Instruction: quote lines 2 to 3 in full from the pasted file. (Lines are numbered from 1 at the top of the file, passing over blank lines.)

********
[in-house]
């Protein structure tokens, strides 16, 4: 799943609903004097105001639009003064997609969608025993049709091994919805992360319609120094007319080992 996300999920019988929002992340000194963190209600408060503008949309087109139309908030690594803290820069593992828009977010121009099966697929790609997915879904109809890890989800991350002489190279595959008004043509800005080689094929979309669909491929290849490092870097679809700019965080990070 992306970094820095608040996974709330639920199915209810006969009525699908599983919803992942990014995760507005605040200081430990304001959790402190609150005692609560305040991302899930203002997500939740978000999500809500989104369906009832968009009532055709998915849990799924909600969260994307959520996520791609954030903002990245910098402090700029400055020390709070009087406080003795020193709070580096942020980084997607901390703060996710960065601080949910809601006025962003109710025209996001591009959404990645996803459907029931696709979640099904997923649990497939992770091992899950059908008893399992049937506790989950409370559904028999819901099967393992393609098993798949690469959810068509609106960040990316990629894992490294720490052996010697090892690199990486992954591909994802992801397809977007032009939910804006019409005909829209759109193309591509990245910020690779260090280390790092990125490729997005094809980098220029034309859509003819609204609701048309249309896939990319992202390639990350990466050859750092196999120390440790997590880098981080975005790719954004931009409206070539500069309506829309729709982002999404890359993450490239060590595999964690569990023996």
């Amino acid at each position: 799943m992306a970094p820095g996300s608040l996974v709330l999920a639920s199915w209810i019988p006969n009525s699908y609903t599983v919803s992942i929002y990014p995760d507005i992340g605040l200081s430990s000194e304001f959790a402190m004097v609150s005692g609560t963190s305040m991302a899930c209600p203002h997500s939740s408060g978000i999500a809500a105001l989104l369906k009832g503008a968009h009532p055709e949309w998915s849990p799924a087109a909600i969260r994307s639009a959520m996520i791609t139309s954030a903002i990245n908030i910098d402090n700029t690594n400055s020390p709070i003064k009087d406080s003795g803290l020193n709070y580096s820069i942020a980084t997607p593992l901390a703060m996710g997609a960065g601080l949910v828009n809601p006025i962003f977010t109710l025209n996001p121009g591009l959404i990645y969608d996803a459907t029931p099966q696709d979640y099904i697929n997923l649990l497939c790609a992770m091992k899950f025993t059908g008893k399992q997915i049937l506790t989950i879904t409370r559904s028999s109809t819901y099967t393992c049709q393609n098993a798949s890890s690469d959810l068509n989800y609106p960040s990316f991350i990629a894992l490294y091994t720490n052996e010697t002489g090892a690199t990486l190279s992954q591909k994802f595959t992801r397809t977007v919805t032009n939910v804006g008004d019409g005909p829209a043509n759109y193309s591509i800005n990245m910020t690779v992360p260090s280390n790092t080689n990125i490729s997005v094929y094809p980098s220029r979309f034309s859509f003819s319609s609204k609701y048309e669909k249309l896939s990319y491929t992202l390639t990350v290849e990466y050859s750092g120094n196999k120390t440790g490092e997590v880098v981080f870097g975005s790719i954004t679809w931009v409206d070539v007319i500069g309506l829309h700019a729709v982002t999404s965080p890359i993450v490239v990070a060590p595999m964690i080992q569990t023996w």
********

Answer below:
């Protein structure tokens, strides 16, 4: 799943609903004097105001639009003064997609969608025993049709091994919805992360319609120094007319080992 996300999920019988929002992340000194963190209600408060503008949309087109139309908030690594803290820069593992828009977010121009099966697929790609997915879904109809890890989800991350002489190279595959008004043509800005080689094929979309669909491929290849490092870097679809700019965080990070 992306970094820095608040996974709330639920199915209810006969009525699908599983919803992942990014995760507005605040200081430990304001959790402190609150005692609560305040991302899930203002997500939740978000999500809500989104369906009832968009009532055709998915849990799924909600969260994307959520996520791609954030903002990245910098402090700029400055020390709070009087406080003795020193709070580096942020980084997607901390703060996710960065601080949910809601006025962003109710025209996001591009959404990645996803459907029931696709979640099904997923649990497939992770091992899950059908008893399992049937506790989950409370559904028999819901099967393992393609098993798949690469959810068509609106960040990316990629894992490294720490052996010697090892690199990486992954591909994802992801397809977007032009939910804006019409005909829209759109193309591509990245910020690779260090280390790092990125490729997005094809980098220029034309859509003819609204609701048309249309896939990319992202390639990350990466050859750092196999120390440790997590880098981080975005790719954004931009409206070539500069309506829309729709982002999404890359993450490239060590595999964690569990023996």
């Amino acid at each position: 799943m992306a970094p820095g996300s608040l996974v709330l999920a639920s199915w209810i019988p006969n009525s699908y609903t599983v919803s992942i929002y990014p995760d507005i992340g605040l200081s430990s000194e304001f959790a402190m004097v609150s005692g609560t963190s305040m991302a899930c209600p203002h997500s939740s408060g978000i999500a809500a105001l989104l369906k009832g503008a968009h009532p055709e949309w998915s849990p799924a087109a909600i969260r994307s639009a959520m996520i791609t139309s954030a903002i990245n908030i910098d402090n700029t690594n400055s020390p709070i003064k009087d406080s003795g803290l020193n709070y580096s820069i942020a980084t997607p593992l901390a703060m996710g997609a960065g601080l949910v828009n809601p006025i962003f977010t109710l025209n996001p121009g591009l959404i990645y969608d996803a459907t029931p099966q696709d979640y099904i697929n997923l649990l497939c790609a992770m091992k899950f025993t059908g008893k399992q997915i049937l506790t989950i879904t409370r559904s028999s109809t819901y099967t393992c049709q393609n098993a798949s890890s690469d959810l068509n989800y609106p960040s990316f991350i990629a894992l490294y091994t720490n052996e010697t002489g090892a690199t990486l190279s992954q591909k994802f595959t992801r397809t977007v919805t032009n939910v804006g008004d019409g005909p829209a043509n759109y193309s591509i800005n990245m910020t690779v992360p260090s280390n790092t080689n990125i490729s997005v094929y094809p980098s220029r979309f034309s859509f003819s319609s609204k609701y048309e669909k249309l896939s990319y491929t992202l390639t990350v290849e990466y050859s750092g120094n196999k120390t440790g490092e997590v880098v981080f870097g975005s790719i954004t679809w931009v409206d070539v007319i500069g309506l829309h700019a729709v982002t999404s965080p890359i993450v490239v990070a060590p595999m964690i080992q569990t023996w």